"The Tongue Drive system is intuitive and quite simple for individuals with high-level spinal cord injuries to use," said Maysam Ghovanloo, an assistant professor in the School of Electrical and Computer Engineering at the Georgia Institute of Technology. "Trial participants were able to easily remember and correctly issue tongue commands to play computer games and drive a powered wheelchair around an obstacle course with very little prior training."
At the beginning of each trial, Ghovanloo and graduate students Xueliang Huo and Chih-wen Cheng attached a small magnet to the participant's tongue with tissue adhesive. Movement of this magnetic tracer was detected by an array of magnetic field sensors mounted on wireless headphones worn by the subject. The sensor output signals were wirelessly transmitted to a portable computer, which was carried on the wheelchair.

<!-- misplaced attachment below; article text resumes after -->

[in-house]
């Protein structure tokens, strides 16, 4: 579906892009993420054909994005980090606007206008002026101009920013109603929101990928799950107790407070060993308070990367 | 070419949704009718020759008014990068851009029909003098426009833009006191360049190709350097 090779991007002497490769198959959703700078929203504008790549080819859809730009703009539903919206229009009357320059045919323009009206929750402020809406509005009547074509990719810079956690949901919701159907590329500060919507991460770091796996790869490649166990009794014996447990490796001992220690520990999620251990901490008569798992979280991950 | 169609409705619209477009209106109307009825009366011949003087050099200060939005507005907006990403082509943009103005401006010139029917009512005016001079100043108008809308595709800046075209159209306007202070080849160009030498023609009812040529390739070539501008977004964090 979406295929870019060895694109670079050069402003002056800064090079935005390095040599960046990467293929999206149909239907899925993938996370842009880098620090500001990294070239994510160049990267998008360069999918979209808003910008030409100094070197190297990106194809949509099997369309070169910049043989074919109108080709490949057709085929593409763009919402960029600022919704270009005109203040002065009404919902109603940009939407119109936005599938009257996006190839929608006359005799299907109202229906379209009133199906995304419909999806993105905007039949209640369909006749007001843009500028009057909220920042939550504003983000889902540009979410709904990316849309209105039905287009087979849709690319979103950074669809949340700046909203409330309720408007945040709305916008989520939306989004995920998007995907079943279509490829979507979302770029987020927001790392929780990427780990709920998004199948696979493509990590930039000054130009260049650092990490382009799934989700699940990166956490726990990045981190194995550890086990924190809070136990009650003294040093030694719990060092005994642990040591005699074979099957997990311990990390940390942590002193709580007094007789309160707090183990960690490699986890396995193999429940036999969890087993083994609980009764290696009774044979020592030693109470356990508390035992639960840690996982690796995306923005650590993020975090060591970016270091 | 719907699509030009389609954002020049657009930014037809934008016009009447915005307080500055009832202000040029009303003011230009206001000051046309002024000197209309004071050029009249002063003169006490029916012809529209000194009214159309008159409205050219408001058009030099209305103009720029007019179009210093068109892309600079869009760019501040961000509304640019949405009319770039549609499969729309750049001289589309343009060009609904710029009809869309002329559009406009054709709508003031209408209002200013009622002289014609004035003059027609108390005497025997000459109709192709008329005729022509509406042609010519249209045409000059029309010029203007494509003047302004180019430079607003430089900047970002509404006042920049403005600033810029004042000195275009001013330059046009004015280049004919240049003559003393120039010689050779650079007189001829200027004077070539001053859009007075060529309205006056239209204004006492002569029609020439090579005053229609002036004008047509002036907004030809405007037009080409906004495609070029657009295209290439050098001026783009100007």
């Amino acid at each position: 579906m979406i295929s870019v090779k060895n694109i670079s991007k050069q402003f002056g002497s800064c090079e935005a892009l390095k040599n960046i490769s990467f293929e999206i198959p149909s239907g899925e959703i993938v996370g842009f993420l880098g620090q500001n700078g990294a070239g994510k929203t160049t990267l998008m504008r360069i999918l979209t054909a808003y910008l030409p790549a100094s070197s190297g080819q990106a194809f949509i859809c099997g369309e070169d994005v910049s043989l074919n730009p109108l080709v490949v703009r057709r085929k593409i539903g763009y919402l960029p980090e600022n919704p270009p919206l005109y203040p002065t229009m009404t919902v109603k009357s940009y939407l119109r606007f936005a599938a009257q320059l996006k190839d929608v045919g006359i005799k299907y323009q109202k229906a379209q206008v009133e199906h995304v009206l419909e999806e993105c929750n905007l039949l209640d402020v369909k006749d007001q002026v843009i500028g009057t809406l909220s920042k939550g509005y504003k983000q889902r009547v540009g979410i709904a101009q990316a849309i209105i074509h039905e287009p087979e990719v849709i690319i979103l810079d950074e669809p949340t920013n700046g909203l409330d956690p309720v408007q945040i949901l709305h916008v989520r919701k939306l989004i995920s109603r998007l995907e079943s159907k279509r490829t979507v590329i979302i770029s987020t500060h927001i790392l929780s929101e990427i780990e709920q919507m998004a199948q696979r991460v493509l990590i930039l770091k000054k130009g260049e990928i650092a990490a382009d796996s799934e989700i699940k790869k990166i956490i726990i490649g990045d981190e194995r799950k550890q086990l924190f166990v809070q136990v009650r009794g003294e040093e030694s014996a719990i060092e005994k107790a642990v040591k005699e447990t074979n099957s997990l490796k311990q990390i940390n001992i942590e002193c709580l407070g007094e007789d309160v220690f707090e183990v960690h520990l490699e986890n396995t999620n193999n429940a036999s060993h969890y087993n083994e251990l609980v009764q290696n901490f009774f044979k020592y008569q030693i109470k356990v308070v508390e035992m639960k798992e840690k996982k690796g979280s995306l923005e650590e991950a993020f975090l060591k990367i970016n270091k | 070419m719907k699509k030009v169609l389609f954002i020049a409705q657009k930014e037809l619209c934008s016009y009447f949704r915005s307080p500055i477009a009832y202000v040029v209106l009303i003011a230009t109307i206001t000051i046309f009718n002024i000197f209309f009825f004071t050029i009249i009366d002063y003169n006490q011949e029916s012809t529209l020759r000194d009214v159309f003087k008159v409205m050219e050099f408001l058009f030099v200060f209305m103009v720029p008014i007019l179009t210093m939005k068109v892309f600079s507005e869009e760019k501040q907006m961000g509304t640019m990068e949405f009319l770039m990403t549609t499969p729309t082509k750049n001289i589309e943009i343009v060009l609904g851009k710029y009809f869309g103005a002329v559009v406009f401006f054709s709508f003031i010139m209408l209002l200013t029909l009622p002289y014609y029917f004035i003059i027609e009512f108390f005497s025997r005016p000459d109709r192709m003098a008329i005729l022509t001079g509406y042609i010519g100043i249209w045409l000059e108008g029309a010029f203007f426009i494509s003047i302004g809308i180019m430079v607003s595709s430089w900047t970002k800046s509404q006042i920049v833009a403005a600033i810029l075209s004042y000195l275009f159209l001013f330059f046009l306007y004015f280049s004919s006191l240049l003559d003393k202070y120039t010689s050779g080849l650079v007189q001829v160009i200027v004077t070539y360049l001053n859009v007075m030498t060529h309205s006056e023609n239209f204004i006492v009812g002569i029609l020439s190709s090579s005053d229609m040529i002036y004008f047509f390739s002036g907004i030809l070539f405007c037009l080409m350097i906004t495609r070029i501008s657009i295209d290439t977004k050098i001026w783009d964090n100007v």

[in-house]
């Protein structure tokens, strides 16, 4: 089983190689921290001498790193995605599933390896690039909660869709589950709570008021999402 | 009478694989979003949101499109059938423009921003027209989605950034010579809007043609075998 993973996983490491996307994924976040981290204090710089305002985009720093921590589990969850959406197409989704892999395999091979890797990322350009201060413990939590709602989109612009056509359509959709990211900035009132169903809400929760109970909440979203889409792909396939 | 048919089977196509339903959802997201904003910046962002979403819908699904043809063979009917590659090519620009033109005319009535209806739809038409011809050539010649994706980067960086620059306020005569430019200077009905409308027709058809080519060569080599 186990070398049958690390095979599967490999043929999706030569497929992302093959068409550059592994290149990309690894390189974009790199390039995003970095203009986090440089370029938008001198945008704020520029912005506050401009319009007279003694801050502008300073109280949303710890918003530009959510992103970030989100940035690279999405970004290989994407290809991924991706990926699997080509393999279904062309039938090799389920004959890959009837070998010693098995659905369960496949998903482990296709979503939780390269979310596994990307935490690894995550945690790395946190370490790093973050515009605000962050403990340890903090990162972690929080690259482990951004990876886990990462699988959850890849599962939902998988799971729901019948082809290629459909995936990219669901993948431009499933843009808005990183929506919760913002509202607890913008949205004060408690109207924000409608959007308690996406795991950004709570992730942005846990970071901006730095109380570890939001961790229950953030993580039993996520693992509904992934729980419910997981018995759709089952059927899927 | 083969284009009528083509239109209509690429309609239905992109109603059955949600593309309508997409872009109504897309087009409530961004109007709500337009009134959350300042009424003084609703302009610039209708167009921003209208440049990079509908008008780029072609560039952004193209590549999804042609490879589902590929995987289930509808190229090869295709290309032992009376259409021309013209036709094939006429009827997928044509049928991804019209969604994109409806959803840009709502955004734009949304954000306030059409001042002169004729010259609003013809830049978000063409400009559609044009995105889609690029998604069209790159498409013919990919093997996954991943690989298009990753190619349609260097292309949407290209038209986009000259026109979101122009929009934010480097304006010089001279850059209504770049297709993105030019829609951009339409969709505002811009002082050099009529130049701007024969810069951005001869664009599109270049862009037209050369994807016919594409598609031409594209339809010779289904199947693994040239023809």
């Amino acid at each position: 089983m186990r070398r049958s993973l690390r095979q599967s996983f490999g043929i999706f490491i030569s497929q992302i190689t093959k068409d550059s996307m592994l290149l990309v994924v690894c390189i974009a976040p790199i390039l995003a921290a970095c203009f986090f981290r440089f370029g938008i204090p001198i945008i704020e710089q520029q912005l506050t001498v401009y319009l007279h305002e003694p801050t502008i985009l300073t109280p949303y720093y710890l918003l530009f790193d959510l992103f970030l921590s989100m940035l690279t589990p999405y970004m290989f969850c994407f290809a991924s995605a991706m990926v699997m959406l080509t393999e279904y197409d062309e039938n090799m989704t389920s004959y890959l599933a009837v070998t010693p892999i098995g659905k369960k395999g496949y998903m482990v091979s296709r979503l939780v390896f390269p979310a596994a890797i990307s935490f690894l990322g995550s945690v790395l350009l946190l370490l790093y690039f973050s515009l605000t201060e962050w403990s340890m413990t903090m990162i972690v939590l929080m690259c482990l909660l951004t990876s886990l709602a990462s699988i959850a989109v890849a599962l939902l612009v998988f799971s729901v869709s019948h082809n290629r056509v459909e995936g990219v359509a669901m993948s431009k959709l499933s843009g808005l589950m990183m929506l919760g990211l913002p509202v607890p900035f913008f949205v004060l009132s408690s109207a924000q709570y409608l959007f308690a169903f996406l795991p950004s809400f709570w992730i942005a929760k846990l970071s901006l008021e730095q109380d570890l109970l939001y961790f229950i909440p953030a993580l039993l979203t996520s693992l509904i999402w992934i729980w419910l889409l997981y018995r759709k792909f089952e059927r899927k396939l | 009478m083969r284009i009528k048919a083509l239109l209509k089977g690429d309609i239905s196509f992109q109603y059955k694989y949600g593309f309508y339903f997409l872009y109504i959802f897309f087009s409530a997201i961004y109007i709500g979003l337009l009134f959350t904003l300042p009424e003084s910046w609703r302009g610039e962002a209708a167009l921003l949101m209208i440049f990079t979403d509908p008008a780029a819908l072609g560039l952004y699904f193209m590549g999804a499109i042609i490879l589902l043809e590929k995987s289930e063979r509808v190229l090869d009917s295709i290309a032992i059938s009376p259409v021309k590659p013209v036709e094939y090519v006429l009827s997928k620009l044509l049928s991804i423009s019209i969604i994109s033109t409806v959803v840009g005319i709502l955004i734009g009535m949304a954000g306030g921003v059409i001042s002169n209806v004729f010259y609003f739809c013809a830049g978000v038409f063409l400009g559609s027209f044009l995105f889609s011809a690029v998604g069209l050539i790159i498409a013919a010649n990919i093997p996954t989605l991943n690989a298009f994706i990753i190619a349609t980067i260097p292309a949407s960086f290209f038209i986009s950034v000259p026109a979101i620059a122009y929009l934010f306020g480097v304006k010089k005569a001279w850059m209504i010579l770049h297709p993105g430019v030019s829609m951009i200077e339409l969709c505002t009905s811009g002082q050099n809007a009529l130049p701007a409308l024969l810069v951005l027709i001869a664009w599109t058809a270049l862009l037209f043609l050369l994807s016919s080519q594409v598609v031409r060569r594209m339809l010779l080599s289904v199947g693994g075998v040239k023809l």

The signals were processed to determine the relative motion of the magnet with respect to the array of sensors in real-time. This information was then used to control the movements of the cursor on a computer screen or to substitute for the joystick function in a powered wheelchair.
Ghovanloo chose the tongue to operate the system because unlike hands and feet, which are controlled by the brain through the spinal cord, the tongue is directly connected to the brain by a cranial nerve that generally escapes damage in severe spinal cord injuries or neuromuscular diseases.
The Tongue Drive system can potentially capture a large number of tongue movements, each of which can represent a different user command. The ability to train the system with as many commands as an individual can comfortably remember and having all of the commands available to the user at the same time are significant advantages over the common sip-n-puff device that acts as a simple switch controlled by sucking or blowing through a straw.
MEDICA.de; Source: Georgia Institute of Technology